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AACR II: Do Permanent Hair Dyes Increase the Risk of Skin Cancer?

By: Jocelyn Solis-Moreira, MS
Posted: Thursday, June 25, 2020

Research linking permanent hair dye with cancer has been largely inconclusive, which prompted Eva Schernhammer, MD, DrPH, of Harvard T.H. Chan School of Public Health, Boston, and colleagues to investigate cancer incidences. Their work, presented during the 2020 American Association for Cancer Research (AACR) Virtual Annual Meeting II (Abstract 3392), found no positive association between personal use of such dyes and risk of most cancers, except basal cell carcinoma, breast cancer, and ovarian cancer. In addition, mixed findings on hair color suggest naturally light hair may prove to be more vulnerable to basal cell carcinoma.

The Nurses’ Health Study collected information on hair dye use from 117,200 female U.S. nurses who were cancer-free at the time of reporting. Hair dye data included age at use, frequency, duration, and time since first use of permanent hair dye. The researchers then followed the women from 1976 to 2012 to document any cases of cancer and cancer-related deaths.

They reported 20,805 solid cancer cases, which did not include 22,560 cases of basal cell carcinoma and 2,792 cases of cutaneous squamous cell carcinoma. Follow-up visits reported 4,860 cancer-related deaths. Excluding non-melanoma skin cancer, there was no significant association between women who continued to use hair dyes (“ever-users”) and overall solid cancer risk, overall hematopoietic cancer risk, risk of most-specific cancers, and cancer-specific death. However, researchers did notice a small increase in the risk for basal cell carcinoma among ever-users. A larger cumulative dose heightened the risk of basal cell carcinoma along with breast and ovarian cancers.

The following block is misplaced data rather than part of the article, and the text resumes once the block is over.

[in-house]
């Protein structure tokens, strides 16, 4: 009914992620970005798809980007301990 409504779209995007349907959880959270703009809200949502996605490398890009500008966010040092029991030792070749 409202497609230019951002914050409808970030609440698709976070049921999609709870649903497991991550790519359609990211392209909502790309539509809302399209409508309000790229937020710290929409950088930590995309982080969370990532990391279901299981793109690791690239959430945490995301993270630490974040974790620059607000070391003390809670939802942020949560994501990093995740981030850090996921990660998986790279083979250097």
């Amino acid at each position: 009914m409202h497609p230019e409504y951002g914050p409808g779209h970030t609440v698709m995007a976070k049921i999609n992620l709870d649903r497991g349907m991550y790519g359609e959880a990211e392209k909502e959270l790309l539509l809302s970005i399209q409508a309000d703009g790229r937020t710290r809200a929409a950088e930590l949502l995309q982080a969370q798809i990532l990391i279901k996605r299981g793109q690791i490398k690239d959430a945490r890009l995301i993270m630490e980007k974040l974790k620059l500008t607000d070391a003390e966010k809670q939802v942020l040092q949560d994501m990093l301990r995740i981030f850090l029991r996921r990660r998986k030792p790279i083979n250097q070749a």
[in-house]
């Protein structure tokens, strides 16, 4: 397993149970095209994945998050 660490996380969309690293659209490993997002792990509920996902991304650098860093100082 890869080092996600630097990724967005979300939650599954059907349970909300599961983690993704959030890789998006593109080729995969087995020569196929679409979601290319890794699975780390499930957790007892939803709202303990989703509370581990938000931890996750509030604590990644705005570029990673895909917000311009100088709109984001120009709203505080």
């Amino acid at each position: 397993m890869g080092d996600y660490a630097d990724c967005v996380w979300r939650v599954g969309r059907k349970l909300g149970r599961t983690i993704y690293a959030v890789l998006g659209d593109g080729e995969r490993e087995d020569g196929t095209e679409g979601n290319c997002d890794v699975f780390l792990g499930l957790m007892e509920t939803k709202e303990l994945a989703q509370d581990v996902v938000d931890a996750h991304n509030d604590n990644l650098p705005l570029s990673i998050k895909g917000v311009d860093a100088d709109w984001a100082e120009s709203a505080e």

In terms of hair color, there were mixed findings between ever-users and never-users. Women with naturally light hair appeared to have an increased risk of basal cell carcinoma and breast cancer. Also, an increased risk of Hodgkin lymphoma was observed in women with naturally dark hair who had used dark-colored permanent dyes. However, the authors stated, these results were based on limited cases and further research is needed.

Disclosure: The authors reported no conflicts of interest.



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